February 11, 2015
CHAPEL HILL, NC – There are many reasons why two people with the same diets and exercise regimens can gain different amounts of weight and why fat becomes stored in different parts of their bodies. Now, an international collaboration of scientists, including several from the UNC School of Medicine and the UNC Gillings School of Global Public Health, has helped researchers home in on genetic reasons. Their findings were published in companion papers – genome-wide association studies – in the journal Nature.
Using the largest-ever set of genetic samples for the study of body fat distribution and body mass, the Genetic Investigation of Anthropometric Traits consortium of researchers – or GIANT – analyzed more than 300,000 genetic samples and found 89 new genetic locations across the genome that play roles in obesity, including body mass index and where fat is stored in the body. Previously, researchers including UNC’s Karen Mohlke, PhD, and Kari North, PhD, used a smaller sample size to find 48 loci in the genome.
Finding these locations is a necessary step toward pinpointing individual genes that play major roles in traits related to obesity. If researchers find that specific genetic variants or proteins have a significant effect on body shape and size, then these genes or proteins could become targets for therapeutic interventions.
“Obesity is a worldwide public health burden with no safe and long-term treatments available,” said North, professor of epidemiology at the UNC Gillings School of Global Public Health and senior co-author of one of the Nature papers. “Our development of new therapies is limited by our lack of knowledge of the underlying pathophysiology of obesity. One novel and exciting way to identify new biology is through the study of human genetics.”
By using new computational methods, the researchers identified the 89 new genetic locations that play roles in observable traits, including waist-to-hip circumference ratio and body mass index (BMI) – a measure of a person’s size based on weight and height.
Led by Mohlke, professor of genetics in the UNC School of Medicine, researchers found 33 new genetic locations associated with waist-to-hip ratio. Most people with waistlines larger than hip circumference have more visceral fat surrounding internal abdominal organs. People with this body type are more likely to have metabolic conditions, such as type-2 diabetes, and cardiovascular problems than are people with body fat deposited more in the hip area or distributed equally throughout the body.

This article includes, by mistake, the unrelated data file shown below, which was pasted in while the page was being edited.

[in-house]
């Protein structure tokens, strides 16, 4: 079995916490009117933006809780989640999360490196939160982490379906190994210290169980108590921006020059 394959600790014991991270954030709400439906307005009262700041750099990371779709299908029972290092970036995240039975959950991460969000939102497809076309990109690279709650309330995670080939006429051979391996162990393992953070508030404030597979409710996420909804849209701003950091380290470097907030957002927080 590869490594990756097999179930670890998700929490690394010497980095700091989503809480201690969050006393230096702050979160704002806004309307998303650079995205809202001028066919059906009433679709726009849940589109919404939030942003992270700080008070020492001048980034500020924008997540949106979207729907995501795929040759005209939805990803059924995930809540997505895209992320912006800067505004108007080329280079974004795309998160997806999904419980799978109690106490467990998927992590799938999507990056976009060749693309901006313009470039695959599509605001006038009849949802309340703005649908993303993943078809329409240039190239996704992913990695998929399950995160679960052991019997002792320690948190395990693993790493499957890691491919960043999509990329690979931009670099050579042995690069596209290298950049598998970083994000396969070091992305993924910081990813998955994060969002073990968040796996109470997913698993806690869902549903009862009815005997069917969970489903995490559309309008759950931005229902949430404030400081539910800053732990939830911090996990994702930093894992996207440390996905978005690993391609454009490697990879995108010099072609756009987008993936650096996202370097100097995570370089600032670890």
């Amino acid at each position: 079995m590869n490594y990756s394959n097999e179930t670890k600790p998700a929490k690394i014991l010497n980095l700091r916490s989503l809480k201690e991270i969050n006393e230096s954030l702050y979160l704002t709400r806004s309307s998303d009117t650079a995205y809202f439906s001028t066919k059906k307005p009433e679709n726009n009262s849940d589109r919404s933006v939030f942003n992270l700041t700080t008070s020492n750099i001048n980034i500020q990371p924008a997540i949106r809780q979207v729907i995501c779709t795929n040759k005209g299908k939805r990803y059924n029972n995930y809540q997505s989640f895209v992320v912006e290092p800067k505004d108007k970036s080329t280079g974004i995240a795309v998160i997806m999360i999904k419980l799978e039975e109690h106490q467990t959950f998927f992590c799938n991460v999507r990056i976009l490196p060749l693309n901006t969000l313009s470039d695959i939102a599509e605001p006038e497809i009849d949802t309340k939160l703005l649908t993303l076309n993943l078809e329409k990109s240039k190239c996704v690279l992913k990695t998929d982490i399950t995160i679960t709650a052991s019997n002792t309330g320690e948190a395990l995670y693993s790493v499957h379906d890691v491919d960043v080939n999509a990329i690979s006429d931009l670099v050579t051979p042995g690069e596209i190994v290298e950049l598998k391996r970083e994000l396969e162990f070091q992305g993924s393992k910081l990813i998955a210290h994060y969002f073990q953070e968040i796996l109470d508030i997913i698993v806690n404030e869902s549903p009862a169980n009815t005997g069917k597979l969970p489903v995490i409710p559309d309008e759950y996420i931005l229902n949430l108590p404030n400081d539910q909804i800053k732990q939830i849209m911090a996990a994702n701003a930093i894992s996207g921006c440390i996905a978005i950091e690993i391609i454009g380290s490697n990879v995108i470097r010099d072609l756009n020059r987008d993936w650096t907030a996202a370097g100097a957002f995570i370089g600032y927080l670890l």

These waist-to-hip genetic locations are associated with genes important for the creation of adipose tissue. The researchers determined that 19 of the “waist-to-hip” genetic locations had a stronger effect in women; one had a stronger effect in men.
Identifying these genetic locations allows scientists to search for specific variants of genes that might play roles in obesity and body fat distribution. “We want to find out how genetic variants affect biology,” said Mohlke, who is also a member of the UNC Lineberger Comprehensive Cancer Center. “Could they affect the gene’s expression or function? Maybe a variant decreases or increases the gene’s function. That’s part of why we do these large GWAS studies – to generate potential avenues of research.”
Led by North, researchers found 56 new genetic locations important for high BMI, and many act in the brain.
“We now can point to new biological pathways in the brain that regulate body weight, likely through mechanisms such as appetite, and these pathways could be targets for more effective therapies,” North said. “Interestingly, the genetic locations associated with BMI are different from the biological locations that emerged from the parallel study on waist-hip ratio.”
Mohlke said it’s possible that some of these “obesity” genes could be part of novel biology that hasn’t been researched yet. Some of the genes could already be implicated in other aspects of human health. Researching their functions related to body fat and obesity could provide a better picture of the roles these genes play in a variety of diseases.
“That’s what part of my lab is now focused on,” Mohlke said. “We’ve found these associations; now let’s find the underlying genes to figure out how all of this works.”
Co-first authors include former UNC graduate student Damien Croteau-Chonka, PhD, now a research fellow at Harvard, and Anne Justice PhD, epidemiology postdoctoral fellow in North’s lab. Other UNC authors include Linda Adair, PhD, professor of nutrition, and current UNC School of Medicine graduate students Martin Buchkovich and Tamara Roman, both in Mohlke’s lab.
The National Institutes of Health was one of the funders of this international collaboration.